For example, if the higher temperature fluid medium is connected to the inlet opening 9, this medium, which is to be cooled, flows into a chamber 23 within the duct member 1 formed between the inside surface of the frame 7 and the radially outer surface of the web 13. As viewed in the clockwise direction the chamber 23 narrows into a duct 24 between the frame and the radially outer surface of the web 13. Approximately diagonally opposite the inlet opening 9 the web 14 forms a continuation of the inside surface of the frame 7 and extends helically around the space within the frame. The combination of the helically wound webs continues inwardly and finally ends in the passage 21 within the core 17. Accordingly, the fluid medium which is to give up heat has completed its passage through one partial space and flows through the passage 21 into the other partial space and enters the duct 25 located on the opposite side of the separating wall 8. In this other partial space, the ducts 25 and 28 are defined between the helically wound webs 15,16. Accordingly, duct 25 forms a continuation of the duct 24. In the second partial space, the fluid medium which releases its heat flows through the duct 25 outwardly toward the frame 7 until it reaches the outlet opening 10 located on the opposite side of the separating wall 8 from the inlet chamber 23. This outlet chamber is not shown in detail. Similarly, the cooler fluid medium, that is, the one which is to receive heat from the fluid medium flowing into the inlet opening 9, passes through the inlet opening 12 so that the flow of the fluid media is effected in counterflow. The cooler fluid media flows from the inlet chamber 26, diagonally opposite and similar in function to the inlet chamber 23, and enters into the other duct 28 within the partial space also containing the duct 25. Duct 28 is also defined by the helically wound webs 15,16. The cooler heat transfer medium flows through the duct 28 along a helical path and in close contact with the surface of the web separating the ducts 25 and 28. When the fluid medium reaches the inner end of the helically extending duct 28 it flows into the passage 22 where it is guided in the direction of the central axis into the other partial space so that it can flow in the outward direction through the duct 29 also formed by the webs 13 and 14. In this partial space the ducts 24 and 29 are arranged helically in an alternating manner so that effective heat transfer can be gained between the two heat transfer media. After completing its outward flow through the duct 29 the heat transfer medium which absorbs heat flows into the chamber 27 on the opposite side of the separating wall 8 from the chamber 26 and then through the outlet opening 11.
As can be seen in FIG. 2 the edges of the webs 13,14 and 15,16 spaced outwardly from the separating wall 8 are located in the same plane as the outwardly facing surfaces of the flanges of the frame 7 and these edges of the webs and the surface of the flanges lie in the same plane with the seals 2 which, in combination with the cover plates 3, cover and seal the chambers and ducts within each of the partial spaces. The seals 2 can be molded on the cover plates 3 so that a seal 2 and a cover plate 3 form a composite member.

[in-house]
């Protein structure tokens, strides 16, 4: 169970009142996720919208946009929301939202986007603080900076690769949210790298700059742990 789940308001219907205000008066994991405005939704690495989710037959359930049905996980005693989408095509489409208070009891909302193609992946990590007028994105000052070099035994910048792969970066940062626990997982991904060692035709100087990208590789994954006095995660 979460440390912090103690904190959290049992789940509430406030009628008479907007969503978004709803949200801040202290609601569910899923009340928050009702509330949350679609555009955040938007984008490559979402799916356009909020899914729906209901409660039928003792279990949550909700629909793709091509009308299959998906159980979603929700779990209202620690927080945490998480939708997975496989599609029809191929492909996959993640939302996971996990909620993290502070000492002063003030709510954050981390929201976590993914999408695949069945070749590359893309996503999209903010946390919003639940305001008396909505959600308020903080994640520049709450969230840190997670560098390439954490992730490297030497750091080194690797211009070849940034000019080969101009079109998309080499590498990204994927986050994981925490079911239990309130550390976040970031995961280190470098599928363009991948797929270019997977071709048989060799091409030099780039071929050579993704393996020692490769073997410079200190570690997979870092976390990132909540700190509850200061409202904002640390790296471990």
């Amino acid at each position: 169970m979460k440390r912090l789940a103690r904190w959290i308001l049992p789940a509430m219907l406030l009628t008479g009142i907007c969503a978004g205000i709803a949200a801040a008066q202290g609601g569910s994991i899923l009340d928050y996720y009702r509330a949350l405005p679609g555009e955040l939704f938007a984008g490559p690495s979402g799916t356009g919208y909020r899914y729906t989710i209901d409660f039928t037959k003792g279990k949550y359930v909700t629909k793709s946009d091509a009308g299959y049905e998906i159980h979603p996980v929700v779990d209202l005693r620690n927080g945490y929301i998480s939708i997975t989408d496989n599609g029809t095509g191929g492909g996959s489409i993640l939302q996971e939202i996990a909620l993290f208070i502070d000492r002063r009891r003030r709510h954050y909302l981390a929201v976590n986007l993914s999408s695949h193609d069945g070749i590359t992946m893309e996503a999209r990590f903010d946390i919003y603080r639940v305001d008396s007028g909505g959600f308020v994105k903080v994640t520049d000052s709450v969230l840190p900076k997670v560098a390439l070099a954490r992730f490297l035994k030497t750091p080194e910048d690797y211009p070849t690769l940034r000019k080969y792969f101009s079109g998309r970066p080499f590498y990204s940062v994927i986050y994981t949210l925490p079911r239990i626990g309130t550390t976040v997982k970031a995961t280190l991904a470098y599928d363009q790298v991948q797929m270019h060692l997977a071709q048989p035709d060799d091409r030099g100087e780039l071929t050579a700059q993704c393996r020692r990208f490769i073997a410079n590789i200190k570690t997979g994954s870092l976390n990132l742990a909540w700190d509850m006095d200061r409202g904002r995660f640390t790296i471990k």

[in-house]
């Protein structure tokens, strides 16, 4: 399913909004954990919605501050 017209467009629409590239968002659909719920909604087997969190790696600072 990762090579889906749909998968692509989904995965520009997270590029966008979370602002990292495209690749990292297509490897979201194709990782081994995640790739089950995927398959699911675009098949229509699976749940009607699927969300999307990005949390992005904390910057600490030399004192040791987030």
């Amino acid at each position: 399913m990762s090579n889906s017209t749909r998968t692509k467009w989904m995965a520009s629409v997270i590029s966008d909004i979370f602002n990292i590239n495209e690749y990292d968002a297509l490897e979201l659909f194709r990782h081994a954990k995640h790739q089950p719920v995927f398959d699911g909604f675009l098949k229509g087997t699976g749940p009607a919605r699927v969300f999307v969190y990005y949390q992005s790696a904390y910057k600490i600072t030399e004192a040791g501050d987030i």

While the embodiment described and illustrated is formed by two partial spaces separated by the separating wall 8, it would also be conceivable that the duct member 1 forms a single space of a possibly deeper construction. Such an arrangement would require a relatively bulky construction, since two connections for the heat transfer media would have to be positioned extending perpendicularly to the end surfaces of the duct member, that is, generally parallel to the central axis of the duct member.
Further, in a technical reversal of the arrangement shown in the illustrated embodiment, two housing shells could be joined together to form the two partial spaces within the duct member 1 with a suitable seal forming a partition between the two housing shells. A disadvantage of such an arrangement, however, is that two mirror-inverted forms are required if, as in the case described above, the helically extending ducts should extend congruently in the assembled state.
While specific embodiments of the invention have been shown and described in detail to illustrate the application of the inventive principles, it will be understood that the invention may be embodied otherwise without departing from such principles.
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|U.S. Classification||165/164, 165/170, 165/DIG.398|
|Cooperative Classification||Y10S165/398, F28D9/04|
|May 25, 1984||AS||Assignment|
Owner name: KIENZLE APPARATE GMBH, PRINZ-EUGEN-STRASSE 20, 773
Free format text: ASSIGNMENT OF ASSIGNORS INTEREST.;ASSIGNOR:KELCH, HEINZ;REEL/FRAME:004266/0558
Effective date: 19840509
Owner name: KIENZLE APPARATE GMBH,GERMANY
Free format text: ASSIGNMENT OF ASSIGNORS INTEREST;ASSIGNOR:KELCH, HEINZ;REEL/FRAME:004266/0558
Effective date: 19840509
|Sep 18, 1989||FPAY||Fee payment|
Year of fee payment: 4
|Oct 26, 1993||REMI||Maintenance fee reminder mailed|
|Mar 27, 1994||LAPS||Lapse for failure to pay maintenance fees|
|Jun 7, 1994||FP||Expired due to failure to pay maintenance fee|
Effective date: 19940330